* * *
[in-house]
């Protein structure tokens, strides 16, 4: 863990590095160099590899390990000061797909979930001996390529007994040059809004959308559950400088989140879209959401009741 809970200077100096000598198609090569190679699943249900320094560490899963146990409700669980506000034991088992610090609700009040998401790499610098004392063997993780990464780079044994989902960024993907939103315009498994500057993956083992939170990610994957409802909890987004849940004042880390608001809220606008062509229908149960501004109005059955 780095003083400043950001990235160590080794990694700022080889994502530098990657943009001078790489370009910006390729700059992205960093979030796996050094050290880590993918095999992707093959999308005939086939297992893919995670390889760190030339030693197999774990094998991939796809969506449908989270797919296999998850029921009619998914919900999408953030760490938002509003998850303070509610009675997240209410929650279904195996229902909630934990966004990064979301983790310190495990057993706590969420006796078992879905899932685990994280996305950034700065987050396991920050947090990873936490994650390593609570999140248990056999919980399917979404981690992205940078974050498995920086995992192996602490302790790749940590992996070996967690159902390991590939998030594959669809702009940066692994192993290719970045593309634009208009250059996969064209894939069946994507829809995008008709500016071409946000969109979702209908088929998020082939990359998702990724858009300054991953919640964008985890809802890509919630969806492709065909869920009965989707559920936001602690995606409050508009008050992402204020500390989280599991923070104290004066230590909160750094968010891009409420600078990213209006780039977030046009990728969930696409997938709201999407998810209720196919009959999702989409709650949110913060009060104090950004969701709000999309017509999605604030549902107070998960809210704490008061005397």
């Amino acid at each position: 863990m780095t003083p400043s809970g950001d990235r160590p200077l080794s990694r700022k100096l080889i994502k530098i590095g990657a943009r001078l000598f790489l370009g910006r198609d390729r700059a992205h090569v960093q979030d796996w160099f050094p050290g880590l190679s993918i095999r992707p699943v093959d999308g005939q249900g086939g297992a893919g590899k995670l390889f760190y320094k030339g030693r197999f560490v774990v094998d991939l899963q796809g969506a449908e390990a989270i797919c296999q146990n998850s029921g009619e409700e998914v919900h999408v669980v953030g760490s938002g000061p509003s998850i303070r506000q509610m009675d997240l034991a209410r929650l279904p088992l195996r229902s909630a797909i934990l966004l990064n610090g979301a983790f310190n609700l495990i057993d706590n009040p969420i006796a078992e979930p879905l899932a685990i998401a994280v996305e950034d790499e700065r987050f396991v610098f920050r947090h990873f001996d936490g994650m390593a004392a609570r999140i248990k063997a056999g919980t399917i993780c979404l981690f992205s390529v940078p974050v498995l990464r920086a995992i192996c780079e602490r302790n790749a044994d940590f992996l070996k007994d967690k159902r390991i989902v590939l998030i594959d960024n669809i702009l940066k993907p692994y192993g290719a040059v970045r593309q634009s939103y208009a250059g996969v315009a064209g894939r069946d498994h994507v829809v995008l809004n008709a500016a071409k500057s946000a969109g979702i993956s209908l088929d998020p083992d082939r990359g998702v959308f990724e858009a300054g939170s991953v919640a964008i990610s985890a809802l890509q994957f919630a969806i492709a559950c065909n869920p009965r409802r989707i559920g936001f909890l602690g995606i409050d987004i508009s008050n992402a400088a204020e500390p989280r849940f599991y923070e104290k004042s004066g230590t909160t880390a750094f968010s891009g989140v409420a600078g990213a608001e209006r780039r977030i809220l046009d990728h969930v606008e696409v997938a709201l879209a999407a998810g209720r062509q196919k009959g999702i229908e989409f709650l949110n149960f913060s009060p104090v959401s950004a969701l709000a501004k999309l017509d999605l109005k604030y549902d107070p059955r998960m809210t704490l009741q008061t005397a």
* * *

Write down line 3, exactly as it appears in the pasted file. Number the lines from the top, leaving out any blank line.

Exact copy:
């Amino acid at each position: 863990m780095t003083p400043s809970g950001d990235r160590p200077l080794s990694r700022k100096l080889i994502k530098i590095g990657a943009r001078l000598f790489l370009g910006r198609d390729r700059a992205h090569v960093q979030d796996w160099f050094p050290g880590l190679s993918i095999r992707p699943v093959d999308g005939q249900g086939g297992a893919g590899k995670l390889f760190y320094k030339g030693r197999f560490v774990v094998d991939l899963q796809g969506a449908e390990a989270i797919c296999q146990n998850s029921g009619e409700e998914v919900h999408v669980v953030g760490s938002g000061p509003s998850i303070r506000q509610m009675d997240l034991a209410r929650l279904p088992l195996r229902s909630a797909i934990l966004l990064n610090g979301a983790f310190n609700l495990i057993d706590n009040p969420i006796a078992e979930p879905l899932a685990i998401a994280v996305e950034d790499e700065r987050f396991v610098f920050r947090h990873f001996d936490g994650m390593a004392a609570r999140i248990k063997a056999g919980t399917i993780c979404l981690f992205s390529v940078p974050v498995l990464r920086a995992i192996c780079e602490r302790n790749a044994d940590f992996l070996k007994d967690k159902r390991i989902v590939l998030i594959d960024n669809i702009l940066k993907p692994y192993g290719a040059v970045r593309q634009s939103y208009a250059g996969v315009a064209g894939r069946d498994h994507v829809v995008l809004n008709a500016a071409k500057s946000a969109g979702i993956s209908l088929d998020p083992d082939r990359g998702v959308f990724e858009a300054g939170s991953v919640a964008i990610s985890a809802l890509q994957f919630a969806i492709a559950c065909n869920p009965r409802r989707i559920g936001f909890l602690g995606i409050d987004i508009s008050n992402a400088a204020e500390p989280r849940f599991y923070e104290k004042s004066g230590t909160t880390a750094f968010s891009g989140v409420a600078g990213a608001e209006r780039r977030i809220l046009d990728h969930v606008e696409v997938a709201l879209a999407a998810g209720r062509q196919k009959g999702i229908e989409f709650l949110n149960f913060s009060p104090v959401s950004a969701l709000a501004k999309l017509d999605l109005k604030y549902d107070p059955r998960m809210t704490l009741q008061t005397a």